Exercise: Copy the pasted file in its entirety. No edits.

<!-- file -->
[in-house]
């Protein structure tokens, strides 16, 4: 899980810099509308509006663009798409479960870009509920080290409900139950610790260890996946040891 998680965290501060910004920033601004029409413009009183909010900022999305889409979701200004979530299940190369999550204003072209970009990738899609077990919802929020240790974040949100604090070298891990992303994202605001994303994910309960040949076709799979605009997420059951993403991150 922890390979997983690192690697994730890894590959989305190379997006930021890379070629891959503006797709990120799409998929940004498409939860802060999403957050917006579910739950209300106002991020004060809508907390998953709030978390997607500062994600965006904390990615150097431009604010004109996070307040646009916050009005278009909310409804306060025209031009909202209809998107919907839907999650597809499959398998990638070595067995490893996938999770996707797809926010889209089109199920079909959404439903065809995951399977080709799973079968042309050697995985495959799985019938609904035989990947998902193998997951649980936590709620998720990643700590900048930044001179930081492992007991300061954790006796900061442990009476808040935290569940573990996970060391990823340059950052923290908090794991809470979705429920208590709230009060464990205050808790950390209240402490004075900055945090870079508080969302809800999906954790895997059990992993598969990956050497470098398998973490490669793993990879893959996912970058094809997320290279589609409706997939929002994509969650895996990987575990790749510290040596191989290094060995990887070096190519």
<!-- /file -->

[in-house]
């Protein structure tokens, strides 16, 4: 899980810099509308509006663009798409479960870009509920080290409900139950610790260890996946040891 998680965290501060910004920033601004029409413009009183909010900022999305889409979701200004979530299940190369999550204003072209970009990738899609077990919802929020240790974040949100604090070298891990992303994202605001994303994910309960040949076709799979605009997420059951993403991150 922890390979997983690192690697994730890894590959989305190379997006930021890379070629891959503006797709990120799409998929940004498409939860802060999403957050917006579910739950209300106002991020004060809508907390998953709030978390997607500062994600965006904390990615150097431009604010004109996070307040646009916050009005278009909310409804306060025209031009909202209809998107919907839907999650597809499959398998990638070595067995490893996938999770996707797809926010889209089109199920079909959404439903065809995951399977080709799973079968042309050697995985495959799985019938609904035989990947998902193998997951649980936590709620998720990643700590900048930044001179930081492992007991300061954790006796900061442990009476808040935290569940573990996970060391990823340059950052923290908090794991809470979705429920208590709230009060464990205050808790950390209240402490004075900055945090870079508080969302809800999906954790895997059990992993598969990956050497470098398998973490490669793993990879893959996912970058094809997320290279589609409706997939929002994509969650895996990987575990790749510290040596191989290094060995990887070096190519």